Figure 2. The frequency dependence of dielectric constant for
regenerated SF film measured by DMTA.
the regenerated SF film measured by DETA.

tric behaviors of the regenerated SF film. First, the storage

modulus and dielectric constant of untreated regenerated SF
film with various measuring frequencies as a function of
temperature were examined. As shown in the Figure 1, the
storage modulus of the regenerated SF at 0.1 Hz decreased
slightly at 18 C, declined abruptly at 200 C and then showed
a peak of storage modulus at 256 C. The storage modulus
drop at 200 C is attributed to the glass transition of SF mol-
ecules, and the peak at 256 C is associated with the cold
crystallization of amorphous SF molecules.8 The slight modu-
lus decrease at 18 C might be due to the molecular motion
of the SF side chain.
In the case of DETA (Figure 2), the dielectric constant Figure 4. The frequency dependence of dielectric loss for the
regenerated SF film measured by DETA.
increased with several steps as a function of temperature.
Three inflection points appeared at 33, 163, and 205 C in
the measurement with 100 Hz of frequency. known as a more useful tool, and have been utilized exten-
It is well known that the storage modulus decreases at the sively in order to investigate the relaxation behavior of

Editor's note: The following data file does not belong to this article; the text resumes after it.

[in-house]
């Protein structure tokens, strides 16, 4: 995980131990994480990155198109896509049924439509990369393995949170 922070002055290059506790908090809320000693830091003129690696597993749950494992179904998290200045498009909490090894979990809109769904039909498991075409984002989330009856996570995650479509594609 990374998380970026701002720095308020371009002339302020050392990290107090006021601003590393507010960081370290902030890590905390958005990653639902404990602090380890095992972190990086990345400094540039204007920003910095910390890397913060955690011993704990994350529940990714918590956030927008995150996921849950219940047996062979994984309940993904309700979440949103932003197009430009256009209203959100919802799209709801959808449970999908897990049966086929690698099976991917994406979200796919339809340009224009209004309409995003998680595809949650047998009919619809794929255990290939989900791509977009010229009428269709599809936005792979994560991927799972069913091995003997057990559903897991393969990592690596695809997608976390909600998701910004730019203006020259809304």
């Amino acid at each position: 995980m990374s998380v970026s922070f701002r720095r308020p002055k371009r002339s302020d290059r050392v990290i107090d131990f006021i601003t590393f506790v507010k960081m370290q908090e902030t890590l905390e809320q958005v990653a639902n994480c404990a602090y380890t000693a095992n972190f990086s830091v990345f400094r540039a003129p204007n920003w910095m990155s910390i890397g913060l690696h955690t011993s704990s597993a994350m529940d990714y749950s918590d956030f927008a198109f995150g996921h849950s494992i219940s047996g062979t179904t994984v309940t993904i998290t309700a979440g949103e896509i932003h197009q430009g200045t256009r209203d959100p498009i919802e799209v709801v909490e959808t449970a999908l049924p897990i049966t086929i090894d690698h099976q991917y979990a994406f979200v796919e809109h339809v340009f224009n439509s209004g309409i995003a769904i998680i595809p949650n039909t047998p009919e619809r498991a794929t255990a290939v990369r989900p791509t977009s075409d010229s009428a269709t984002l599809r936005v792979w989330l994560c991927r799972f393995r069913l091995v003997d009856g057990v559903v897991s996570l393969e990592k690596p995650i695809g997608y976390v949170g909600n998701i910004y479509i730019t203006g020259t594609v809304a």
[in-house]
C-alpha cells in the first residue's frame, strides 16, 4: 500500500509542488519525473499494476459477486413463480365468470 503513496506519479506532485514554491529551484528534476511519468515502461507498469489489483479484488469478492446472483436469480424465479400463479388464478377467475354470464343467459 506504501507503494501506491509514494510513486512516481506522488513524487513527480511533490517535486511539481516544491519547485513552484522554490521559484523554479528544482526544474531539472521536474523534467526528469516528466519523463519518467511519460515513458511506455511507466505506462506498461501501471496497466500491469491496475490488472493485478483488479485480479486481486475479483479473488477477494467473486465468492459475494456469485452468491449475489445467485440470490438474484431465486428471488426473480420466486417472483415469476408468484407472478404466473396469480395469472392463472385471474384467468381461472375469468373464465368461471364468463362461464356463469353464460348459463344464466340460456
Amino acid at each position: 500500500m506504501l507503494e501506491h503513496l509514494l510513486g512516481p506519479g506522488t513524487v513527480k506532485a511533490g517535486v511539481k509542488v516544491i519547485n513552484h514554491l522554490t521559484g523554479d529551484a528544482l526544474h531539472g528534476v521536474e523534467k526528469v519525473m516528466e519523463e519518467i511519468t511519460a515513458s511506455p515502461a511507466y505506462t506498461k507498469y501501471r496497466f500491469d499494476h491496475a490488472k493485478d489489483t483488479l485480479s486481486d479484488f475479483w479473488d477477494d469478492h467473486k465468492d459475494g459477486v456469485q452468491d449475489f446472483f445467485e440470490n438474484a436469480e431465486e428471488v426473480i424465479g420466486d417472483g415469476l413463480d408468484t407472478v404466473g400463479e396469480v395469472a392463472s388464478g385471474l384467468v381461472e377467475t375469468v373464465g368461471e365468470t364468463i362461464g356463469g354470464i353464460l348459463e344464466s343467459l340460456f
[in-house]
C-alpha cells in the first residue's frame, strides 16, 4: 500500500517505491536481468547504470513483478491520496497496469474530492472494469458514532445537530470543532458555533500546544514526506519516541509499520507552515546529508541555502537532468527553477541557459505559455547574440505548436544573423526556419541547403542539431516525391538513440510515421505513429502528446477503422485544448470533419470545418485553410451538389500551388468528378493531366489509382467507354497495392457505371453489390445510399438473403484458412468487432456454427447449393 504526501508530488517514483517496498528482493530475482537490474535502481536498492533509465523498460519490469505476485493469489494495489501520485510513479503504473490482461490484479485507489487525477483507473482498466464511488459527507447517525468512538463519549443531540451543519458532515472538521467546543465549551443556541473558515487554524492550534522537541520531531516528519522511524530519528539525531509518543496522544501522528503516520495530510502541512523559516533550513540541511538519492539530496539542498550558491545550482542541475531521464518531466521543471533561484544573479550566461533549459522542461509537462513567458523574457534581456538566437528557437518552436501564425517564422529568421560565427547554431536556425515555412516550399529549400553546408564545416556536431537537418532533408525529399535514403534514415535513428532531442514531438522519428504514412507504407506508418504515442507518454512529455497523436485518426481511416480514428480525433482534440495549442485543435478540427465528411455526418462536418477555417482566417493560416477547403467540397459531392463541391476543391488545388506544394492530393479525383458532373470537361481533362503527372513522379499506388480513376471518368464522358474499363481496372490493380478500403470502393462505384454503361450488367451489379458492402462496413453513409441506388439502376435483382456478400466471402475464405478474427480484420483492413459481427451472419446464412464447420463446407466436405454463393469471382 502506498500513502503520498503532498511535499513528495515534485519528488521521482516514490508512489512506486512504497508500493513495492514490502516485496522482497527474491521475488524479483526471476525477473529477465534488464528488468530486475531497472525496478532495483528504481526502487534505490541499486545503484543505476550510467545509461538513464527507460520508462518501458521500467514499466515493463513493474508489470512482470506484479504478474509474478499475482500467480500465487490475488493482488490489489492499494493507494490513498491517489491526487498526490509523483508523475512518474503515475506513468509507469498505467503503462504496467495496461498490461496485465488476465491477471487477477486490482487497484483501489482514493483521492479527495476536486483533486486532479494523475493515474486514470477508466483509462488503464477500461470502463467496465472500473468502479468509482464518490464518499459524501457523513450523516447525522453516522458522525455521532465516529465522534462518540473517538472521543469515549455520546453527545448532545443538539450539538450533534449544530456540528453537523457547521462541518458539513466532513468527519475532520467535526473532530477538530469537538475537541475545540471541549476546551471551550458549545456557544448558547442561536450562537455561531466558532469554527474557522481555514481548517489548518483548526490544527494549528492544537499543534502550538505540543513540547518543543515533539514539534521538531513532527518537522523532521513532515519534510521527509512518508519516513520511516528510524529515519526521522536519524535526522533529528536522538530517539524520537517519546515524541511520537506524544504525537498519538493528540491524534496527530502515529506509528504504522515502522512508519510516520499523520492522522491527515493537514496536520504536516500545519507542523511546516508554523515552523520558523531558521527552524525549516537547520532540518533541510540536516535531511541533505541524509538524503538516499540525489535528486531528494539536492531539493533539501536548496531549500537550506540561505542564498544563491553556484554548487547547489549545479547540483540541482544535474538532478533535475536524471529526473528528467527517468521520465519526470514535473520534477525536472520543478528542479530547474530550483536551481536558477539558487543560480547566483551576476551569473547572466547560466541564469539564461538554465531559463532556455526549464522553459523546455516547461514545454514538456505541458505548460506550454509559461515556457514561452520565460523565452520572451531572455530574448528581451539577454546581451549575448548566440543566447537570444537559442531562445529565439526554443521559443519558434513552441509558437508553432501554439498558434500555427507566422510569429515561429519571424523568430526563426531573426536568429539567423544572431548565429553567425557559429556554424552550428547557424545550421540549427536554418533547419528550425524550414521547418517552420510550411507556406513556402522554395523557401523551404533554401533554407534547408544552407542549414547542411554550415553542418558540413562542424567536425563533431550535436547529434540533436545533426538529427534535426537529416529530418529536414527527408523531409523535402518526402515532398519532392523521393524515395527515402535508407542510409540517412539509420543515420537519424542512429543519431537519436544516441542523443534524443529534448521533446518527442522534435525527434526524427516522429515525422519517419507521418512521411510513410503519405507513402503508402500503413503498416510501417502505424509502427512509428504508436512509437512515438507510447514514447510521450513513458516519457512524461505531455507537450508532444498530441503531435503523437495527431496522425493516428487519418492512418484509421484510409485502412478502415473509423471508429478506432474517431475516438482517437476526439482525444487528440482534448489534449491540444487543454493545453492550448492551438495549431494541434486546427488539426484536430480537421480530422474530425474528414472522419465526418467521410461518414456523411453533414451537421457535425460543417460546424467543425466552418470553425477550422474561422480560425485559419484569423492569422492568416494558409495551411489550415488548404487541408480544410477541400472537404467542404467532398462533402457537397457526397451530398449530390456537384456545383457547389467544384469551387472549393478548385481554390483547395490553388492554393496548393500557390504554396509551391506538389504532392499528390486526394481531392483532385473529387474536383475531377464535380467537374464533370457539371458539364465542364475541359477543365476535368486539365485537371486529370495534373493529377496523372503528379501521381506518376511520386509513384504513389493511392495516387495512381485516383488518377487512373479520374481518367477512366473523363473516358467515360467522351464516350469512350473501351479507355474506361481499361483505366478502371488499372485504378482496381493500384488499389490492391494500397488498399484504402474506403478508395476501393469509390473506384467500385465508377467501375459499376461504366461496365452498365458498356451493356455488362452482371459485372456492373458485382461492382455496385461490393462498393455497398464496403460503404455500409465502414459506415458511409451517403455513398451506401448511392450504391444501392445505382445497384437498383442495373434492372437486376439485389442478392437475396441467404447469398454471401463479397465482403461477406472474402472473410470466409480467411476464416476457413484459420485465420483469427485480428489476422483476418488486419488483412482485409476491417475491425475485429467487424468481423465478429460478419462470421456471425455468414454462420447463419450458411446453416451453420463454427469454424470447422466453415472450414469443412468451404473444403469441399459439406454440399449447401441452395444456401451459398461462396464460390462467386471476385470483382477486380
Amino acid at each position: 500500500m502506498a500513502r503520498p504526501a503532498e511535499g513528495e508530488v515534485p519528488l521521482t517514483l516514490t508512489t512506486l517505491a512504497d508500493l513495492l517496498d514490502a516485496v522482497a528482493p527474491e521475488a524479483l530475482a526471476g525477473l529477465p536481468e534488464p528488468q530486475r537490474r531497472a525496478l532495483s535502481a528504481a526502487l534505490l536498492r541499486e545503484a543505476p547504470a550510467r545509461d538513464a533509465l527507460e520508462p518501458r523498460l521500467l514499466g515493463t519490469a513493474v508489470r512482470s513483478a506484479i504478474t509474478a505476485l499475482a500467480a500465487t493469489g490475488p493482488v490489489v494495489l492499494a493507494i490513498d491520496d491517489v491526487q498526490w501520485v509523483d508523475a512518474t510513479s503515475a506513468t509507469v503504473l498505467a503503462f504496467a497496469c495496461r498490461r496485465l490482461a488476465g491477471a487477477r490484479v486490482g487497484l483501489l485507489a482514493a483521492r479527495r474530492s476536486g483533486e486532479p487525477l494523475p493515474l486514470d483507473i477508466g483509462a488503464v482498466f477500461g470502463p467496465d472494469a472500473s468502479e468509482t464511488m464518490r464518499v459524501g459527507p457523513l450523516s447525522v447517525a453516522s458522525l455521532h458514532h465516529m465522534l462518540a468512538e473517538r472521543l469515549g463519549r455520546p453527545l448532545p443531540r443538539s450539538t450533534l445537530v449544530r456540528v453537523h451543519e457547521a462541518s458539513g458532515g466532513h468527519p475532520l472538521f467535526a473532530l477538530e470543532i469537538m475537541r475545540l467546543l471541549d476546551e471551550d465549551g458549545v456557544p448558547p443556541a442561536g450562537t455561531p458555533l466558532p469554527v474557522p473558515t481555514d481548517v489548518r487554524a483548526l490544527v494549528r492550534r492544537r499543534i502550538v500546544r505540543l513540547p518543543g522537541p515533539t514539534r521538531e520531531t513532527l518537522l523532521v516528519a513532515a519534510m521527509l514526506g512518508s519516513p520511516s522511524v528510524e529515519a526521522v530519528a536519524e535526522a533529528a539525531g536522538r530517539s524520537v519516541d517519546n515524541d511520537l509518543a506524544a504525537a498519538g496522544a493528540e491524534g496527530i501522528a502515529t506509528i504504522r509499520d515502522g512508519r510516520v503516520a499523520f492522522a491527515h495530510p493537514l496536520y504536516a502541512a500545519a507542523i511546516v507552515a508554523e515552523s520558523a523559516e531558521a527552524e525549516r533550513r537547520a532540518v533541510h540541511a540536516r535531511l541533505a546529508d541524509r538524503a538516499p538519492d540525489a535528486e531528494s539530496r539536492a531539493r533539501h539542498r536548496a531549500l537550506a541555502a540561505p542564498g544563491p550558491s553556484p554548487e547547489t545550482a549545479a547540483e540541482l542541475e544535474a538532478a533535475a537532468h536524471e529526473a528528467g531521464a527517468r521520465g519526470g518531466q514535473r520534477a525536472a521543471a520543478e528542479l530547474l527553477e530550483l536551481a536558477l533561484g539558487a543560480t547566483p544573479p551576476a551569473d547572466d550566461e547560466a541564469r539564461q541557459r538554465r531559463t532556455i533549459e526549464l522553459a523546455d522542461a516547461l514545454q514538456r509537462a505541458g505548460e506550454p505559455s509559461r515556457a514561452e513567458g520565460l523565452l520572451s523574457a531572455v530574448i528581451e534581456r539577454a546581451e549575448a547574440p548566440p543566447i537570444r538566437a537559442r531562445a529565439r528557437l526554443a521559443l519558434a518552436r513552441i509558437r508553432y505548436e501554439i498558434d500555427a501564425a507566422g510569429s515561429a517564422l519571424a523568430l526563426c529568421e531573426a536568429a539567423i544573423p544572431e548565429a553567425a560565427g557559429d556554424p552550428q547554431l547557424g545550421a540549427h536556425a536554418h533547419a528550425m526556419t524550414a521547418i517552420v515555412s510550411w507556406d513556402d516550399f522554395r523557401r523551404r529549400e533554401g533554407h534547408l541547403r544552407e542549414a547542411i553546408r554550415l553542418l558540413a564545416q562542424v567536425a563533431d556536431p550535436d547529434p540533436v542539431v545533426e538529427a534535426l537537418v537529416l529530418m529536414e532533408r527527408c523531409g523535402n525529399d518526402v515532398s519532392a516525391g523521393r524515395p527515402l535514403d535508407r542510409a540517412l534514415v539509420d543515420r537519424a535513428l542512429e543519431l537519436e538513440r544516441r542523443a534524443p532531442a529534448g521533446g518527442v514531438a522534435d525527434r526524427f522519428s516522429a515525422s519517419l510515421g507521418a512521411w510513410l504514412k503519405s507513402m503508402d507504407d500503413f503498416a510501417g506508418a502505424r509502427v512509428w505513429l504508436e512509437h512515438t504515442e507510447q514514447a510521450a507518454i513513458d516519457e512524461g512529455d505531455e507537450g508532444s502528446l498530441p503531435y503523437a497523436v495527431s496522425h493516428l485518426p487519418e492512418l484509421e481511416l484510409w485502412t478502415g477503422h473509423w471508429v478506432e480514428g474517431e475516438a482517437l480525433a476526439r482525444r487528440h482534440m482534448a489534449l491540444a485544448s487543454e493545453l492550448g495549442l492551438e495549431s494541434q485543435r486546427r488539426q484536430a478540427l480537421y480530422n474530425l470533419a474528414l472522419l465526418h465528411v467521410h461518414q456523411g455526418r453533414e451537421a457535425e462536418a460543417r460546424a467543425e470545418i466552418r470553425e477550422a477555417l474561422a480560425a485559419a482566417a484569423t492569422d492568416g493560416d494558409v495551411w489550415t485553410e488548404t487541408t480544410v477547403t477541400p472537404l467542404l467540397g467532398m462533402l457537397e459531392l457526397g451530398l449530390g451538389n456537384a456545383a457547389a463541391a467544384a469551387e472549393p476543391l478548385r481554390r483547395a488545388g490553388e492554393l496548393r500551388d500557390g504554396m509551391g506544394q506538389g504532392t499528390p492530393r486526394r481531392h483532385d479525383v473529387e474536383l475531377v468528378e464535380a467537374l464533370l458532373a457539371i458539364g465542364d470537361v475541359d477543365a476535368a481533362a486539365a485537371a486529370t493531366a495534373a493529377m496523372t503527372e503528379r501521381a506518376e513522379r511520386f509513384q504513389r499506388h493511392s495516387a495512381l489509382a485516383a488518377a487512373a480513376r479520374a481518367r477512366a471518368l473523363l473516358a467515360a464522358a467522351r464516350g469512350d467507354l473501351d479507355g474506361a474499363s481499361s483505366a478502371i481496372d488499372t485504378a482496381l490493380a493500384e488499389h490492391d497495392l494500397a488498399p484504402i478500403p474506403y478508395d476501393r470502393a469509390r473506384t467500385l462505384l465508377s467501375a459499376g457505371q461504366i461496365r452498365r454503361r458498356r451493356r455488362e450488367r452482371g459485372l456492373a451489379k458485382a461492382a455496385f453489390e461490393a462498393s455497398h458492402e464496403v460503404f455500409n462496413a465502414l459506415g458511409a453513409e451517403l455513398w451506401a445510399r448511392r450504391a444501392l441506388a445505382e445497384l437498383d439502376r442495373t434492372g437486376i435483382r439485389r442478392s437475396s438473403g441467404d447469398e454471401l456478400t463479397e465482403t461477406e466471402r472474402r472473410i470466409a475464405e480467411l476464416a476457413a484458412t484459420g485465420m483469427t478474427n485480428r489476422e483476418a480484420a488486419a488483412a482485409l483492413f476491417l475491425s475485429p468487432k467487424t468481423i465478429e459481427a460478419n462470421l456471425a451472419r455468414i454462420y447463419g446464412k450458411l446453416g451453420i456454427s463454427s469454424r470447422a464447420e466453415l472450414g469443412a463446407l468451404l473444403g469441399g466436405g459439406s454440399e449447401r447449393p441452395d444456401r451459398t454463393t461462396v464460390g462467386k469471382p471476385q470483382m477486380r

temperature where a molecular motion exists, whereas the polymers.
dielectric constant increases at this temperature. Since the Figures 3 and 4 displayed the loss modulus and dielectric
storage modulus is related to the mechanical energy stored, loss curves of regenerated SF film, respectively. Three relax-
it is reduced when the molecular relaxation is present. On ation peaks were observed at 109 C (), 199 C (), and
the contrary, the dielectric constant increases at tempera- 252 C (c), respectively in loss modulus curves of SF film
tures where the molecular motion exists as the degree of when the frequency of measurement was 0.1 Hz. The -
dipole alignment for polymer molecules is increased in the relaxation is related to the glass transition of the SF amor-
applied electric field. phous phase due to the segmental motion of the SF back-
In the meanwhile, the frequency effect on the storage bone. The c-relaxation is associated to cold crystallization
modulus and dielectric constant of the regenerated SF film of SF molecules as mentioned earlier. Though the -relax-
showed somewhat different aspects. The storage modulus ation process could not be precisely assigned, it might be
and dielectric constant remained constant up to 200 and 163 C, related to the molecular motion of SF when the water evap-
respectively. However, after that temperature, the storage orated.
modulus increased slightly and the peak shifted to a slightly As shown in Figure 4, four peaks appeared at 22, 108, 177,
higher temperature as the frequency increased. On the other and 196 C in dielectric loss curves with 100 Hz of fre-
hand, the dielectric constant was reduced with increasing quency. Those peaks correspond to , , , and c-relax-
frequency. ations, respectively, considering the result of loss modulus